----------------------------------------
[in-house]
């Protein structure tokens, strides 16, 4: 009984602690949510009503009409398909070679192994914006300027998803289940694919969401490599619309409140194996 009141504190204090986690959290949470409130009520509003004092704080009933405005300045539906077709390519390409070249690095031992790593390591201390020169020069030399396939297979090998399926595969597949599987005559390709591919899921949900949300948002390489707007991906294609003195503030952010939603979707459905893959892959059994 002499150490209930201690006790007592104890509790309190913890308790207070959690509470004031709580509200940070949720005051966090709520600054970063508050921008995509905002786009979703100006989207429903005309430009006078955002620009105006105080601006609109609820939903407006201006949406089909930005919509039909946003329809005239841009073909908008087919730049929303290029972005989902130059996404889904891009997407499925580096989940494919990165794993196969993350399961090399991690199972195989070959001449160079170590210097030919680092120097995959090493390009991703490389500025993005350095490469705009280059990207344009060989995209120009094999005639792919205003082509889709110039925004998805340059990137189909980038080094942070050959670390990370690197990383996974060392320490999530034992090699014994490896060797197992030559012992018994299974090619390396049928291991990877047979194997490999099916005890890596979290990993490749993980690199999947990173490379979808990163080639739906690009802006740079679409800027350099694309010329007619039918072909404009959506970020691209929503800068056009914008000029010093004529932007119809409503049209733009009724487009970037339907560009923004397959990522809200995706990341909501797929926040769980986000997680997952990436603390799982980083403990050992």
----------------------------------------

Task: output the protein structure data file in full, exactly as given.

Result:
[in-house]
């Protein structure tokens, strides 16, 4: 009984602690949510009503009409398909070679192994914006300027998803289940694919969401490599619309409140194996 009141504190204090986690959290949470409130009520509003004092704080009933405005300045539906077709390519390409070249690095031992790593390591201390020169020069030399396939297979090998399926595969597949599987005559390709591919899921949900949300948002390489707007991906294609003195503030952010939603979707459905893959892959059994 002499150490209930201690006790007592104890509790309190913890308790207070959690509470004031709580509200940070949720005051966090709520600054970063508050921008995509905002786009979703100006989207429903005309430009006078955002620009105006105080601006609109609820939903407006201006949406089909930005919509039909946003329809005239841009073909908008087919730049929303290029972005989902130059996404889904891009997407499925580096989940494919990165794993196969993350399961090399991690199972195989070959001449160079170590210097030919680092120097995959090493390009991703490389500025993005350095490469705009280059990207344009060989995209120009094999005639792919205003082509889709110039925004998805340059990137189909980038080094942070050959670390990370690197990383996974060392320490999530034992090699014994490896060797197992030559012992018994299974090619390396049928291991990877047979194997490999099916005890890596979290990993490749993980690199999947990173490379979808990163080639739906690009802006740079679409800027350099694309010329007619039918072909404009959506970020691209929503800068056009914008000029010093004529932007119809409503049209733009009724487009970037339907560009923004397959990522809200995706990341909501797929926040769980986000997680997952990436603390799982980083403990050992």